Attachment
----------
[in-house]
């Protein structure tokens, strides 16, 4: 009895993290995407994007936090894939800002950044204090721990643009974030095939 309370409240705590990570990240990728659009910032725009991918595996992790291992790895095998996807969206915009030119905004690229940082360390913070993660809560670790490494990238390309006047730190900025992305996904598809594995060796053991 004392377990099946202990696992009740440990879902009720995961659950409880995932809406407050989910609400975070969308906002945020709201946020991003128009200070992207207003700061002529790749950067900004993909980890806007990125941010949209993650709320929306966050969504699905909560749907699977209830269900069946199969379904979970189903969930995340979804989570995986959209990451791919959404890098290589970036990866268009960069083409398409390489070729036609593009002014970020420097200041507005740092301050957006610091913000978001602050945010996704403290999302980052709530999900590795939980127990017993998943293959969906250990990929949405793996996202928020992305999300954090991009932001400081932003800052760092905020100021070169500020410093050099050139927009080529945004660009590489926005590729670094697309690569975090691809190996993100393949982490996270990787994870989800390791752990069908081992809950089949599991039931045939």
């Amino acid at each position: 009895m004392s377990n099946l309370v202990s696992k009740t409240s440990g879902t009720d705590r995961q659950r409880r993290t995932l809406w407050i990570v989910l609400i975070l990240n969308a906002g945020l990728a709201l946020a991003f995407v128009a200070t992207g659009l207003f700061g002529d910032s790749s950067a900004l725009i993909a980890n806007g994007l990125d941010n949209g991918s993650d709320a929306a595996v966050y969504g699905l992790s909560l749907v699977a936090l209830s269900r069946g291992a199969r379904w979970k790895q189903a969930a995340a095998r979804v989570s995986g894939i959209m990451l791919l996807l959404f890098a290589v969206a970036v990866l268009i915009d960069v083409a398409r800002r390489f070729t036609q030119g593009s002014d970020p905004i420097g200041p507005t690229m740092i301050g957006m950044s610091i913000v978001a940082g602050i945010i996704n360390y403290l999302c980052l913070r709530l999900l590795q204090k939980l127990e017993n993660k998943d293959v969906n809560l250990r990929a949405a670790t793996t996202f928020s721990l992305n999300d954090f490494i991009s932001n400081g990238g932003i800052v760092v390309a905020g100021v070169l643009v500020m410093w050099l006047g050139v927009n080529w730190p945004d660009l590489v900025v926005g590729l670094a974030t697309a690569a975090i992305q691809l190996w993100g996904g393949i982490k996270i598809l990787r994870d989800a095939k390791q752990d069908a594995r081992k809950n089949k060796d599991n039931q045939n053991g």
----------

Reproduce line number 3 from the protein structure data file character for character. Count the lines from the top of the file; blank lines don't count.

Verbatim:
């Amino acid at each position: 009895m004392s377990n099946l309370v202990s696992k009740t409240s440990g879902t009720d705590r995961q659950r409880r993290t995932l809406w407050i990570v989910l609400i975070l990240n969308a906002g945020l990728a709201l946020a991003f995407v128009a200070t992207g659009l207003f700061g002529d910032s790749s950067a900004l725009i993909a980890n806007g994007l990125d941010n949209g991918s993650d709320a929306a595996v966050y969504g699905l992790s909560l749907v699977a936090l209830s269900r069946g291992a199969r379904w979970k790895q189903a969930a995340a095998r979804v989570s995986g894939i959209m990451l791919l996807l959404f890098a290589v969206a970036v990866l268009i915009d960069v083409a398409r800002r390489f070729t036609q030119g593009s002014d970020p905004i420097g200041p507005t690229m740092i301050g957006m950044s610091i913000v978001a940082g602050i945010i996704n360390y403290l999302c980052l913070r709530l999900l590795q204090k939980l127990e017993n993660k998943d293959v969906n809560l250990r990929a949405a670790t793996t996202f928020s721990l992305n999300d954090f490494i991009s932001n400081g990238g932003i800052v760092v390309a905020g100021v070169l643009v500020m410093w050099l006047g050139v927009n080529w730190p945004d660009l590489v900025v926005g590729l670094a974030t697309a690569a975090i992305q691809l190996w993100g996904g393949i982490k996270i598809l990787r994870d989800a095939k390791q752990d069908a594995r081992k809950n089949k060796d599991n039931q045939n053991g």